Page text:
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Watch out for bad-loan signals

Johnny Bell had a new deck and other home improvements in mind when he refinanced his home in Oxford, Miss., last summer.

Make that almost refinanced.

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Bell spotted attractive terms on a television ad, contacted the lender and locked in a cash-out refi at 5.125 percent with $350 upfront as a processing fee toward a 45-day closing.

Then trouble began. First, the company delayed the closing, saying it was behind on the paperwork. Then it asked for proof of reserve funds and Bell complied. After 90 days, the company informed Bell that his "locked" rate had gone up to 6.2 percent.

"I got angry," Bell recalls. "I told them I was definitely not paying more interest. They started making excuses for why it had taken so long, putting the blame on Fannie Mae for requiring the reserves. But the interest rate didn't have anything to do with the reserves."

After two more months of futile telephone calls, Bell walked away from the deal, received his $350 back and built his deck out of pocket.

"It was bait and switch," he said. "It took me five months to not refinance."

Signs of a bad loan
Bell's experience isn't isolated. For the last couple of years, low interest rates, aggressive marketing tactics, scant industry oversight and investors who want to put their money into real estate instead of the stock market have contributed to the ideal operating environment for predatory lenders.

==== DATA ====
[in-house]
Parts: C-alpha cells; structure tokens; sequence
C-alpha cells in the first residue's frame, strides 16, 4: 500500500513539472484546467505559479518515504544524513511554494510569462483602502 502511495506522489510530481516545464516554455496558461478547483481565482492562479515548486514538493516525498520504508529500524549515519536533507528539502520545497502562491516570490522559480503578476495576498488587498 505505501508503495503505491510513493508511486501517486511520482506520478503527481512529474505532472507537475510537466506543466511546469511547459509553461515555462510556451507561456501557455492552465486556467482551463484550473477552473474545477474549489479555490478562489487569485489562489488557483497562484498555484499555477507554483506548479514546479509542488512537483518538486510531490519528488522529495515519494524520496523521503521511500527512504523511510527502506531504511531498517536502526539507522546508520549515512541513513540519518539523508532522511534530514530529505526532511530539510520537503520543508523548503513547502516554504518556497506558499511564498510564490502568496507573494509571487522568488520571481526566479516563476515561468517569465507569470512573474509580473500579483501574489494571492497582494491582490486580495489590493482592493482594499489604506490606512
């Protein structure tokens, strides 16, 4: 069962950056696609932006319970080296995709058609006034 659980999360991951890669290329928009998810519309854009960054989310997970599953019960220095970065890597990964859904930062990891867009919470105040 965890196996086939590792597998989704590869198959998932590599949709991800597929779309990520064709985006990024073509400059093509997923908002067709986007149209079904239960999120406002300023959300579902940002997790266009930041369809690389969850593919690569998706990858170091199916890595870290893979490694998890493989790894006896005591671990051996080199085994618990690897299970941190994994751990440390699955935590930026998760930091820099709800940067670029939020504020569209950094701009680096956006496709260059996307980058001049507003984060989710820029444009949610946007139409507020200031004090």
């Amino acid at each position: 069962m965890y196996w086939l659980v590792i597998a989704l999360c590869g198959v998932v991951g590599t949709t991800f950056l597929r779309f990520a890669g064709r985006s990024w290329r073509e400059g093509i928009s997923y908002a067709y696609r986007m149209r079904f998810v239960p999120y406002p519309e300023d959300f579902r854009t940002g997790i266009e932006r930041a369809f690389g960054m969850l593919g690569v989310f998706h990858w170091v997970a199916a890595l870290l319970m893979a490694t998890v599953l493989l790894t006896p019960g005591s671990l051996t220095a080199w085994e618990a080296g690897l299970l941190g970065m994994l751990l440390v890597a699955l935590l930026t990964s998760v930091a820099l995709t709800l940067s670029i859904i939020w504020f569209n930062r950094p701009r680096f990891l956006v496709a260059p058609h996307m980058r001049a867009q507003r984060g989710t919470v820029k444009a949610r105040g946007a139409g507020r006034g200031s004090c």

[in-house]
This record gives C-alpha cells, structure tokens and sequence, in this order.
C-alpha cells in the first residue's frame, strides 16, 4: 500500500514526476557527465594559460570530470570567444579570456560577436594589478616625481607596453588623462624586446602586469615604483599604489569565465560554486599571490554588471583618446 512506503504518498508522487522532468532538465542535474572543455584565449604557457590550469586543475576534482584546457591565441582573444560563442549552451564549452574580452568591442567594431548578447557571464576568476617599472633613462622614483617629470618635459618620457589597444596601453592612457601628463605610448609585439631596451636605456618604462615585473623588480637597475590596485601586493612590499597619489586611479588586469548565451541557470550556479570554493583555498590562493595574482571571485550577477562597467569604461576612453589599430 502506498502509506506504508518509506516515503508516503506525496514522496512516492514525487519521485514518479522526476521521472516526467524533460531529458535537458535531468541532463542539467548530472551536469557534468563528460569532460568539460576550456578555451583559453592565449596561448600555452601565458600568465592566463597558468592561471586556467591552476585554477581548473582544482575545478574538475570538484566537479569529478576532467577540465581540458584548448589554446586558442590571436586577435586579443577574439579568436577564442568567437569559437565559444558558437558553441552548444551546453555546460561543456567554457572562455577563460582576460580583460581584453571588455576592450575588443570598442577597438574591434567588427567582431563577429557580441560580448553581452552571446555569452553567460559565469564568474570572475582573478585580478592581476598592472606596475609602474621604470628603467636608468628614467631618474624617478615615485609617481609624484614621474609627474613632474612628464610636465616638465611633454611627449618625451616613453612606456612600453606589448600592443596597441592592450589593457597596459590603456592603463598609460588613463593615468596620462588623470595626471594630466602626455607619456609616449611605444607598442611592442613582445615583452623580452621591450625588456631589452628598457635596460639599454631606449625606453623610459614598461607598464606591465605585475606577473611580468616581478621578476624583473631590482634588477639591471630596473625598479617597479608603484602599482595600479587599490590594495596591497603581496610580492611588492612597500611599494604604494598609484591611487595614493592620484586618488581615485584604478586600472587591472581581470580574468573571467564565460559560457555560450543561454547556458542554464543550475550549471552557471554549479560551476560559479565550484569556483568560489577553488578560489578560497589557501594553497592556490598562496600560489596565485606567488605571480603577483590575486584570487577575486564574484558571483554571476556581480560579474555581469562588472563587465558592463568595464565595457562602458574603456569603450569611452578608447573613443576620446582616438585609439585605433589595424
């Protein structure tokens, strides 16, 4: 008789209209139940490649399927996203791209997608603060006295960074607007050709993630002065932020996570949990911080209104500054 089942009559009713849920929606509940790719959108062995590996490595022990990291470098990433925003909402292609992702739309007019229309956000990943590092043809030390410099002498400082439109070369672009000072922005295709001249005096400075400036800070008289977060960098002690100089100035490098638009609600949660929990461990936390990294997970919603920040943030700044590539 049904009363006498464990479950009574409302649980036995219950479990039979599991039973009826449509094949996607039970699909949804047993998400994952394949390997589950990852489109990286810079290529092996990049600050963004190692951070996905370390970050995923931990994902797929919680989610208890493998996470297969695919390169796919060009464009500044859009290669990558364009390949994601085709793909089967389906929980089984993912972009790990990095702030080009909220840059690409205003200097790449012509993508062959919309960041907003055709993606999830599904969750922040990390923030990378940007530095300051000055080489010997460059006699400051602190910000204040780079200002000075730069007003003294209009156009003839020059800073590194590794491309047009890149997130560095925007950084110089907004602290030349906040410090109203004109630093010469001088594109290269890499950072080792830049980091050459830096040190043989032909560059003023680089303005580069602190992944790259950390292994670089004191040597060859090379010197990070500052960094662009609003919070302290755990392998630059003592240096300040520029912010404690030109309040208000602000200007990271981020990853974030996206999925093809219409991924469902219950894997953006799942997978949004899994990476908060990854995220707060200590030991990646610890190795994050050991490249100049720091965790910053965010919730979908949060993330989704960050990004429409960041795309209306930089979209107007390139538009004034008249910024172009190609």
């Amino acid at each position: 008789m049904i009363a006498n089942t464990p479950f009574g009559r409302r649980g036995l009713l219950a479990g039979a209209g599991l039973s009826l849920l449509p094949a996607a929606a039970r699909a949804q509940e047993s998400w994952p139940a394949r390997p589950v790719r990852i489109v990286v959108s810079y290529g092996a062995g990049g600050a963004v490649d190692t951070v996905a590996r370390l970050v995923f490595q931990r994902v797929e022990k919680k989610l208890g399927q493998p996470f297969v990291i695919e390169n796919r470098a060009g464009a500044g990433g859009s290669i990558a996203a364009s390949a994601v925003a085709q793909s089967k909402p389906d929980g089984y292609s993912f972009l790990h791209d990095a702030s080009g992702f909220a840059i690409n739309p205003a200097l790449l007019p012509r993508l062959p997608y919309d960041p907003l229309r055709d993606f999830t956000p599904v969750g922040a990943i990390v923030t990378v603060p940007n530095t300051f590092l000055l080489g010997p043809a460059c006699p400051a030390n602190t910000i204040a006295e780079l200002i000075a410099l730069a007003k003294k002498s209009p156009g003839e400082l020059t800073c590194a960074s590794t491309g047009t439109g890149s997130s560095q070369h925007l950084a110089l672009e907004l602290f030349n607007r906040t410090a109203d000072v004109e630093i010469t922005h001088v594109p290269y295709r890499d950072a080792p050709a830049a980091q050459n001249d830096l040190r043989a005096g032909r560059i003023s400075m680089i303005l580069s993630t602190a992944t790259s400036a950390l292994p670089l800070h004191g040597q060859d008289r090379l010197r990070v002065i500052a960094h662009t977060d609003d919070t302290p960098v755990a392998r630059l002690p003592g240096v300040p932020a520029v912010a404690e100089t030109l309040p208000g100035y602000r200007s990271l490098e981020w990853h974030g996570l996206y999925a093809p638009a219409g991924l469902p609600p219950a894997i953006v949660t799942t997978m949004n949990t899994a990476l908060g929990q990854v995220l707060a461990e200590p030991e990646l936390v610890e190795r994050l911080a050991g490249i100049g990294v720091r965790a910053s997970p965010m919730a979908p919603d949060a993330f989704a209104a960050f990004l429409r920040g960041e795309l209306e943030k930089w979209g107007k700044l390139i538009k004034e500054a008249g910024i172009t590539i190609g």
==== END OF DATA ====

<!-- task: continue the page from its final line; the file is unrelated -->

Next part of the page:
In many cases, it's all too easy for a trusting homeowner anxious to leverage a home's value or lock up a low rate to fall prey to less-than-upfront lenders. W.C. Fields maintained that you can't cheat an honest man. But when it seems that everyone is getting a loan and you've been promised rock-bottom interest rates and negligible fees, it's hard to resist.

Some deals, however, are indeed too good to be true.

According to the Federal Trade Commission, you may be signing on for trouble if a lender:

  • Encourages you to falsify your application information to get the loan.
  • Urges you to borrow more than you need.
  • Pushes you to accept payment terms that you can't realistically meet.
  • Fails to give you the required disclosures (e.g., APR, rescission rights, etc.).
  • Shows up at closing with a totally different loan product than you agreed to.
  • Asks you to sign blank forms. ("It'll speed things up. We'll fill in the blanks later, trust me.")
  • Denies you copies of documents you signed.

And if you miss a warning sign early in the process, a bad loan often resembles the Tar Baby from the Uncle Remus story: The further in you get, the harder it can be to get out. Bad lenders are counting on the likelihood that the farther you travel down the loan-process road, the more you will have invested in earnest money, deposits, inspection fees, design plans and contingencies that accelerate your momentum to close.

Next: "Predatory lending practices are most visible in ..."
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7 signs your lender may be crooked
Survival guide to a real estate closing
My First Home: A first-time-buyer guide
Winner or loser: Mortgage shopper
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Winner or loser: Auto loans

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